Samsung Electronics Co. Ltd. concluded that irregularly sized batteries and manufacturing problems caused the fires among its Galaxy Note 7 smartphones, The Wall Street Journal reported Jan. 20, citing people familiar with the matter.
The results of Samsung's investigation, in partnership with three quality-control and supply-chain analysis experts, are expected to be released on Jan. 23.
According to the report, Galaxy Note 7 batteries came from Samsung unit Samsung SDI Co. and Hong Kong's Amperex Technology Ltd., with the latter manufacturing its batteries in China. The investigation reportedly revealed that Samsung SDI's batteries did not properly fit into the phones, while those from ATL malfunctioned due to an unspecified manufacturing issue caused by the surge in demand for replacement phones.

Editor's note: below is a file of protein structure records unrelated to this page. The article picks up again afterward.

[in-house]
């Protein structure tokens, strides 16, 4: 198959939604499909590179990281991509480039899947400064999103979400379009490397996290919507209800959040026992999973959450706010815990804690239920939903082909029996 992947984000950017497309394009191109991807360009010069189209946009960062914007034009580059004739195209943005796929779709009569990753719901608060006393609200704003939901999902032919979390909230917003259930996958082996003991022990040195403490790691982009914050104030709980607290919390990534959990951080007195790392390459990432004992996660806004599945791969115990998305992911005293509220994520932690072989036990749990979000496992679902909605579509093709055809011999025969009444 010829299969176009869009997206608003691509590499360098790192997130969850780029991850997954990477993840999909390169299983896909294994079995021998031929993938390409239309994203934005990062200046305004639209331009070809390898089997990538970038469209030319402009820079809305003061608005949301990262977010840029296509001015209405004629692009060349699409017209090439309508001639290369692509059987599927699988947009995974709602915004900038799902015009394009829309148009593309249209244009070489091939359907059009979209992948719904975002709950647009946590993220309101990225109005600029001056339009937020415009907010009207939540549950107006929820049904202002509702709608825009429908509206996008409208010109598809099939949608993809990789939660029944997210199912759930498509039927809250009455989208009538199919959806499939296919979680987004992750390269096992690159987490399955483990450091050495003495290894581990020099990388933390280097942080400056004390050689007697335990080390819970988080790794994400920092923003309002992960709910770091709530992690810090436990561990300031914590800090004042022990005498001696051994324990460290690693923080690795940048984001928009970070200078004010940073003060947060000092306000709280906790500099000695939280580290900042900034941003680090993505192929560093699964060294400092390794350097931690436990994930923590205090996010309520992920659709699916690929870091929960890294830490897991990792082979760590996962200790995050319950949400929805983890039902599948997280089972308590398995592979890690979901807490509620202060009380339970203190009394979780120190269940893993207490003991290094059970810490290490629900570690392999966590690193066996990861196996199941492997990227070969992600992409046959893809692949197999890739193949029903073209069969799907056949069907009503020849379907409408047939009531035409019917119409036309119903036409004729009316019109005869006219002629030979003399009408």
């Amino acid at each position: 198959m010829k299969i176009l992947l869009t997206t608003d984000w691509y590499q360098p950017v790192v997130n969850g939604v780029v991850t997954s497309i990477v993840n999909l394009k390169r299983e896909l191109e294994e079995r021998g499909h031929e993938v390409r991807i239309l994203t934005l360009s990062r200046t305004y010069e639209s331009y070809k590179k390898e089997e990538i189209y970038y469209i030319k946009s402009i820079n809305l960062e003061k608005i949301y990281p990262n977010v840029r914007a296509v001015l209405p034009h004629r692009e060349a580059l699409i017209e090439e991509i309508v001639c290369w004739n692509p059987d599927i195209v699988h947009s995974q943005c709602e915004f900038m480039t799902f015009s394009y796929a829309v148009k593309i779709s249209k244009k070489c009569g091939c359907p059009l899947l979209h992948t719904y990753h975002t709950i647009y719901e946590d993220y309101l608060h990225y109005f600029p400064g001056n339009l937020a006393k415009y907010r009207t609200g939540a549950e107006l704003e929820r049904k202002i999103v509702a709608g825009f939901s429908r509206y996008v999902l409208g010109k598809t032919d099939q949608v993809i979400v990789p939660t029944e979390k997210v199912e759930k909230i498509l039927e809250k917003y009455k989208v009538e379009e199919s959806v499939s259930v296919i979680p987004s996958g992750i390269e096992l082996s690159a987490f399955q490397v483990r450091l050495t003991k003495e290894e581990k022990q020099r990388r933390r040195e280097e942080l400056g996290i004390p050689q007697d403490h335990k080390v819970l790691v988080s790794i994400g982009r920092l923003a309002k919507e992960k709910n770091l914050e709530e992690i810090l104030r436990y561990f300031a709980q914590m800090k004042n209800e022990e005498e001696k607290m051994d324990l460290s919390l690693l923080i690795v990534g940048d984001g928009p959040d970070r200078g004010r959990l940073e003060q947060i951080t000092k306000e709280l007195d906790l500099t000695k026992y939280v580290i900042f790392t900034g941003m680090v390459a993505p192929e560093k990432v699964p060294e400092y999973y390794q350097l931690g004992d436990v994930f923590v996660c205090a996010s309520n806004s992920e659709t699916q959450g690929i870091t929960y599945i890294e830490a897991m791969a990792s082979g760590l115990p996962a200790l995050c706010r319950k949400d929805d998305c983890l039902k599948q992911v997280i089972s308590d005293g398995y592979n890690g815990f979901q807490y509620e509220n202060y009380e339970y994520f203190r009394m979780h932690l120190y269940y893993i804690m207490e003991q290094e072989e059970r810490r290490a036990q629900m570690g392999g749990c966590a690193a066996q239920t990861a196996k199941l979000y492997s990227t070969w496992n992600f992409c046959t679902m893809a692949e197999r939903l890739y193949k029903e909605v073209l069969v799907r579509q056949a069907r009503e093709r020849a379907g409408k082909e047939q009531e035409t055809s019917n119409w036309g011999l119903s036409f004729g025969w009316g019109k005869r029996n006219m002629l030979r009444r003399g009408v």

U.S.-based UL LLC and Exponent Inc. were reportedly enlisted to study the batteries, while Germany's TUV Rheinland scrutinized supply-chain issues.
Samsung also presented government and regulatory officials in Washington, D.C. with an eight-step process to avoid similar incidents in the future, according to the report.
The South Korean phone maker recalled its Galaxy Note 7 smartphones in September 2016, followed by the cease in production of all units a month later.
Samsung is a unit of the Samsung Group.